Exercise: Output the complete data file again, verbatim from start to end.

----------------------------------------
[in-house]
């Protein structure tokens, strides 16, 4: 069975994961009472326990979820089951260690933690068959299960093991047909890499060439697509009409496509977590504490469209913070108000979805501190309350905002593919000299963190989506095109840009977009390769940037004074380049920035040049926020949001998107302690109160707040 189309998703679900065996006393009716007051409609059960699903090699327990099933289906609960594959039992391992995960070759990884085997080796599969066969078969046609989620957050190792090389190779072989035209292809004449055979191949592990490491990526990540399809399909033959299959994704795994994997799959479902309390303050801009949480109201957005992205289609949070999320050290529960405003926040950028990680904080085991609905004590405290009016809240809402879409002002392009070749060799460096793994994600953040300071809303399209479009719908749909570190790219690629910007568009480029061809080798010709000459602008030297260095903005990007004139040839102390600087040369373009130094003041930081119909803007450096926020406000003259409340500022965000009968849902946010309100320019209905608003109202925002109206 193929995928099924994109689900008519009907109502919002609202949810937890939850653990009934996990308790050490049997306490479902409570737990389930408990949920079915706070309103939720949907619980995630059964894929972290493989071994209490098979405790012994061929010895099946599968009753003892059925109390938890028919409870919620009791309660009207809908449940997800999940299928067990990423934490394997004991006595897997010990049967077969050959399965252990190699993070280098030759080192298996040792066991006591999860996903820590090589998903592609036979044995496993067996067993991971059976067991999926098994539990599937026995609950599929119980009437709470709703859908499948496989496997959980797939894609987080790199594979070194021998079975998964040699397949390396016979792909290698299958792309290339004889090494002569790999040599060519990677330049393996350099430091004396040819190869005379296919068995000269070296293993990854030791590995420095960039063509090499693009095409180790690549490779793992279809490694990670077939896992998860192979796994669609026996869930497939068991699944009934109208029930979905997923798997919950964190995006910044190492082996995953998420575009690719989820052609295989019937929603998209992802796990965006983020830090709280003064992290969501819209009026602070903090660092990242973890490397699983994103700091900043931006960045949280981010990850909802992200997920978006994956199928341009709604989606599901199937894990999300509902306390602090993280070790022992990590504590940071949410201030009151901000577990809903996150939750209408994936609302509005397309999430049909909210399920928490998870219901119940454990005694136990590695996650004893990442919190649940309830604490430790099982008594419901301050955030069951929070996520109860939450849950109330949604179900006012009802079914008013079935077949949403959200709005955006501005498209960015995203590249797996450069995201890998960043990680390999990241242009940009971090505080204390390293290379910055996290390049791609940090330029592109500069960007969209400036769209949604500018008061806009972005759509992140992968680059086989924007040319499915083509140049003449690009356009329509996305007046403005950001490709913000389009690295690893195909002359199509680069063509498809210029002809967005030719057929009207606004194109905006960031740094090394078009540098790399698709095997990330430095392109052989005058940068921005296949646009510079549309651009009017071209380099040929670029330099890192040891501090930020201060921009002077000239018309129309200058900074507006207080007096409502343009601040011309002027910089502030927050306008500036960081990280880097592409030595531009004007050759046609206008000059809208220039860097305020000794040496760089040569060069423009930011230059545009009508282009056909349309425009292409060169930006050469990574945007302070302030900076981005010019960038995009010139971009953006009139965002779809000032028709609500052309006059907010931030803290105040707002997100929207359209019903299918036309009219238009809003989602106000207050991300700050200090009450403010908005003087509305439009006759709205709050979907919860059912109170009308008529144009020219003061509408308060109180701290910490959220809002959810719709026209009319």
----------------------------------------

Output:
[in-house]
């Protein structure tokens, strides 16, 4: 069975994961009472326990979820089951260690933690068959299960093991047909890499060439697509009409496509977590504490469209913070108000979805501190309350905002593919000299963190989506095109840009977009390769940037004074380049920035040049926020949001998107302690109160707040 189309998703679900065996006393009716007051409609059960699903090699327990099933289906609960594959039992391992995960070759990884085997080796599969066969078969046609989620957050190792090389190779072989035209292809004449055979191949592990490491990526990540399809399909033959299959994704795994994997799959479902309390303050801009949480109201957005992205289609949070999320050290529960405003926040950028990680904080085991609905004590405290009016809240809402879409002002392009070749060799460096793994994600953040300071809303399209479009719908749909570190790219690629910007568009480029061809080798010709000459602008030297260095903005990007004139040839102390600087040369373009130094003041930081119909803007450096926020406000003259409340500022965000009968849902946010309100320019209905608003109202925002109206 193929995928099924994109689900008519009907109502919002609202949810937890939850653990009934996990308790050490049997306490479902409570737990389930408990949920079915706070309103939720949907619980995630059964894929972290493989071994209490098979405790012994061929010895099946599968009753003892059925109390938890028919409870919620009791309660009207809908449940997800999940299928067990990423934490394997004991006595897997010990049967077969050959399965252990190699993070280098030759080192298996040792066991006591999860996903820590090589998903592609036979044995496993067996067993991971059976067991999926098994539990599937026995609950599929119980009437709470709703859908499948496989496997959980797939894609987080790199594979070194021998079975998964040699397949390396016979792909290698299958792309290339004889090494002569790999040599060519990677330049393996350099430091004396040819190869005379296919068995000269070296293993990854030791590995420095960039063509090499693009095409180790690549490779793992279809490694990670077939896992998860192979796994669609026996869930497939068991699944009934109208029930979905997923798997919950964190995006910044190492082996995953998420575009690719989820052609295989019937929603998209992802796990965006983020830090709280003064992290969501819209009026602070903090660092990242973890490397699983994103700091900043931006960045949280981010990850909802992200997920978006994956199928341009709604989606599901199937894990999300509902306390602090993280070790022992990590504590940071949410201030009151901000577990809903996150939750209408994936609302509005397309999430049909909210399920928490998870219901119940454990005694136990590695996650004893990442919190649940309830604490430790099982008594419901301050955030069951929070996520109860939450849950109330949604179900006012009802079914008013079935077949949403959200709005955006501005498209960015995203590249797996450069995201890998960043990680390999990241242009940009971090505080204390390293290379910055996290390049791609940090330029592109500069960007969209400036769209949604500018008061806009972005759509992140992968680059086989924007040319499915083509140049003449690009356009329509996305007046403005950001490709913000389009690295690893195909002359199509680069063509498809210029002809967005030719057929009207606004194109905006960031740094090394078009540098790399698709095997990330430095392109052989005058940068921005296949646009510079549309651009009017071209380099040929670029330099890192040891501090930020201060921009002077000239018309129309200058900074507006207080007096409502343009601040011309002027910089502030927050306008500036960081990280880097592409030595531009004007050759046609206008000059809208220039860097305020000794040496760089040569060069423009930011230059545009009508282009056909349309425009292409060169930006050469990574945007302070302030900076981005010019960038995009010139971009953006009139965002779809000032028709609500052309006059907010931030803290105040707002997100929207359209019903299918036309009219238009809003989602106000207050991300700050200090009450403010908005003087509305439009006759709205709050979907919860059912109170009308008529144009020219003061509408308060109180701290910490959220809002959810719709026209009319």